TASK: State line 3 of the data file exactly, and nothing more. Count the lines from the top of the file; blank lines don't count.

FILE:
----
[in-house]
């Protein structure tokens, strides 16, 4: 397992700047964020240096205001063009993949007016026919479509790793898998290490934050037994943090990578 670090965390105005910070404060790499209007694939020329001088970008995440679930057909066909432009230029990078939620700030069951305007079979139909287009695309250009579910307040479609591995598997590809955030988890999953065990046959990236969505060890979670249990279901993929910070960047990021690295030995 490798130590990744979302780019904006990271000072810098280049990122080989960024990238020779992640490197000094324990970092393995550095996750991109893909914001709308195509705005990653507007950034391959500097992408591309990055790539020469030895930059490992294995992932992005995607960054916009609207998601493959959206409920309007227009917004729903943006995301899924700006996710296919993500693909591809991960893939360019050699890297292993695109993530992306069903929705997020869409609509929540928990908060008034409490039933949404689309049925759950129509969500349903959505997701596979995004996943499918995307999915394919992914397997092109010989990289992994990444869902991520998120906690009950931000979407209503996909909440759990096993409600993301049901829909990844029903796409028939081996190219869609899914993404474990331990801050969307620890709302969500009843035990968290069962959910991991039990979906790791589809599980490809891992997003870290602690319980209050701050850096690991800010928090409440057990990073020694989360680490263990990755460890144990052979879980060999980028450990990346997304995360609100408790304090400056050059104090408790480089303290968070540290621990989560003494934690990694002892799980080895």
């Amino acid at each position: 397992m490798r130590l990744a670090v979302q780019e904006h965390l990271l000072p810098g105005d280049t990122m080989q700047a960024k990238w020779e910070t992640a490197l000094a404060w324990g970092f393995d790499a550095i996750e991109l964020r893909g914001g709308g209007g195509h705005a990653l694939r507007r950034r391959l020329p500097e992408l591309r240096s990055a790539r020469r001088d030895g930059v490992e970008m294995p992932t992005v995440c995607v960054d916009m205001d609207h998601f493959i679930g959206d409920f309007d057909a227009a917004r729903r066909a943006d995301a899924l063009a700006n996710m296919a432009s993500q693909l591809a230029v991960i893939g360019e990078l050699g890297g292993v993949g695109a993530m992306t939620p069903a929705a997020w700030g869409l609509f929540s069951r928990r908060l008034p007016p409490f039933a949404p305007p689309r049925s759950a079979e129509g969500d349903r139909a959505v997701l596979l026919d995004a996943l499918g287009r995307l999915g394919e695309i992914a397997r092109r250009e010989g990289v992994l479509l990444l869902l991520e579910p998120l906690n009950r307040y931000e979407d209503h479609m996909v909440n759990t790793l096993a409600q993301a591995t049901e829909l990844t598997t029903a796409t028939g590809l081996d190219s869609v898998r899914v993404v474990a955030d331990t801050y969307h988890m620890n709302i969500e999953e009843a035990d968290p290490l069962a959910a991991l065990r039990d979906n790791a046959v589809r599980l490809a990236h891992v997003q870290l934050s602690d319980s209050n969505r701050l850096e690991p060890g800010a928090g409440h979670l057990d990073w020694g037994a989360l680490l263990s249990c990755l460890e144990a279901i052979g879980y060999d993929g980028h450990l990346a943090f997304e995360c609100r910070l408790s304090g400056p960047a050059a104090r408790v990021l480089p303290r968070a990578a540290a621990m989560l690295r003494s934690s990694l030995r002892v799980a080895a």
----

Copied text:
């Amino acid at each position: 397992m490798r130590l990744a670090v979302q780019e904006h965390l990271l000072p810098g105005d280049t990122m080989q700047a960024k990238w020779e910070t992640a490197l000094a404060w324990g970092f393995d790499a550095i996750e991109l964020r893909g914001g709308g209007g195509h705005a990653l694939r507007r950034r391959l020329p500097e992408l591309r240096s990055a790539r020469r001088d030895g930059v490992e970008m294995p992932t992005v995440c995607v960054d916009m205001d609207h998601f493959i679930g959206d409920f309007d057909a227009a917004r729903r066909a943006d995301a899924l063009a700006n996710m296919a432009s993500q693909l591809a230029v991960i893939g360019e990078l050699g890297g292993v993949g695109a993530m992306t939620p069903a929705a997020w700030g869409l609509f929540s069951r928990r908060l008034p007016p409490f039933a949404p305007p689309r049925s759950a079979e129509g969500d349903r139909a959505v997701l596979l026919d995004a996943l499918g287009r995307l999915g394919e695309i992914a397997r092109r250009e010989g990289v992994l479509l990444l869902l991520e579910p998120l906690n009950r307040y931000e979407d209503h479609m996909v909440n759990t790793l096993a409600q993301a591995t049901e829909l990844t598997t029903a796409t028939g590809l081996d190219s869609v898998r899914v993404v474990a955030d331990t801050y969307h988890m620890n709302i969500e999953e009843a035990d968290p290490l069962a959910a991991l065990r039990d979906n790791a046959v589809r599980l490809a990236h891992v997003q870290l934050s602690d319980s209050n969505r701050l850096e690991p060890g800010a928090g409440h979670l057990d990073w020694g037994a989360l680490l263990s249990c990755l460890e144990a279901i052979g879980y060999d993929g980028h450990l990346a943090f997304e995360c609100r910070l408790s304090g400056p960047a050059a104090r408790v990021l480089p303290r968070a990578a540290a621990m989560l690295r003494s934690s990694l030995r002892v799980a080895a």